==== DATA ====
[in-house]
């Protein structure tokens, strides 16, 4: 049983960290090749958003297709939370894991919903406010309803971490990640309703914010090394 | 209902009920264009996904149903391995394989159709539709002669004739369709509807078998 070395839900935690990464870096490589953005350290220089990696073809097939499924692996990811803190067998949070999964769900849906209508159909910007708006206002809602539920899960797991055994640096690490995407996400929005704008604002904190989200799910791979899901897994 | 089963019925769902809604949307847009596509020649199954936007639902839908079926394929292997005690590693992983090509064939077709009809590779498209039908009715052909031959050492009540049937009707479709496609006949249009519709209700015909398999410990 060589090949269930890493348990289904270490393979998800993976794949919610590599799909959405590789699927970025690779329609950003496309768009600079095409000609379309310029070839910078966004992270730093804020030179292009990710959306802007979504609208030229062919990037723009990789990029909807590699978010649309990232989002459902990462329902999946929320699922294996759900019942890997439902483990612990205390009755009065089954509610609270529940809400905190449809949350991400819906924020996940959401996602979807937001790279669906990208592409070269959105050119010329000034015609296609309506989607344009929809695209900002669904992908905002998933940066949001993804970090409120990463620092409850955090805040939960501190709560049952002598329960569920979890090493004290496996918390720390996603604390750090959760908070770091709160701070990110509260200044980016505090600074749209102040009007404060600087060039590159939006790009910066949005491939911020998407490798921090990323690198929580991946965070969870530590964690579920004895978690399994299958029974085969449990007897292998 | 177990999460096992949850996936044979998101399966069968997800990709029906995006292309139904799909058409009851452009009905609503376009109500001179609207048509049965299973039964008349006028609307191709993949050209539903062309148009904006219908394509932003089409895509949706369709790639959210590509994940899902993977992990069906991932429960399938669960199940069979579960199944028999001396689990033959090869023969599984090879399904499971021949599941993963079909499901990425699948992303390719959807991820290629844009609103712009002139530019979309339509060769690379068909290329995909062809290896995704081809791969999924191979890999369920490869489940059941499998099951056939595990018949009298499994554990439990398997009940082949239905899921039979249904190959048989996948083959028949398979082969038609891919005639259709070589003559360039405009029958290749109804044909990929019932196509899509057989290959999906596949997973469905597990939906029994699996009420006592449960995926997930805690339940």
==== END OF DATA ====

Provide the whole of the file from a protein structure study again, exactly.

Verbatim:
[in-house]
């Protein structure tokens, strides 16, 4: 049983960290090749958003297709939370894991919903406010309803971490990640309703914010090394 | 209902009920264009996904149903391995394989159709539709002669004739369709509807078998 070395839900935690990464870096490589953005350290220089990696073809097939499924692996990811803190067998949070999964769900849906209508159909910007708006206002809602539920899960797991055994640096690490995407996400929005704008604002904190989200799910791979899901897994 | 089963019925769902809604949307847009596509020649199954936007639902839908079926394929292997005690590693992983090509064939077709009809590779498209039908009715052909031959050492009540049937009707479709496609006949249009519709209700015909398999410990 060589090949269930890493348990289904270490393979998800993976794949919610590599799909959405590789699927970025690779329609950003496309768009600079095409000609379309310029070839910078966004992270730093804020030179292009990710959306802007979504609208030229062919990037723009990789990029909807590699978010649309990232989002459902990462329902999946929320699922294996759900019942890997439902483990612990205390009755009065089954509610609270529940809400905190449809949350991400819906924020996940959401996602979807937001790279669906990208592409070269959105050119010329000034015609296609309506989607344009929809695209900002669904992908905002998933940066949001993804970090409120990463620092409850955090805040939960501190709560049952002598329960569920979890090493004290496996918390720390996603604390750090959760908070770091709160701070990110509260200044980016505090600074749209102040009007404060600087060039590159939006790009910066949005491939911020998407490798921090990323690198929580991946965070969870530590964690579920004895978690399994299958029974085969449990007897292998 | 177990999460096992949850996936044979998101399966069968997800990709029906995006292309139904799909058409009851452009009905609503376009109500001179609207048509049965299973039964008349006028609307191709993949050209539903062309148009904006219908394509932003089409895509949706369709790639959210590509994940899902993977992990069906991932429960399938669960199940069979579960199944028999001396689990033959090869023969599984090879399904499971021949599941993963079909499901990425699948992303390719959807991820290629844009609103712009002139530019979309339509060769690379068909290329995909062809290896995704081809791969999924191979890999369920490869489940059941499998099951056939595990018949009298499994554990439990398997009940082949239905899921039979249904190959048989996948083959028949398979082969038609891919005639259709070589003559360039405009029958290749109804044909990929019932196509899509057989290959999906596949997973469905597990939906029994699996009420006592449960995926997930805690339940």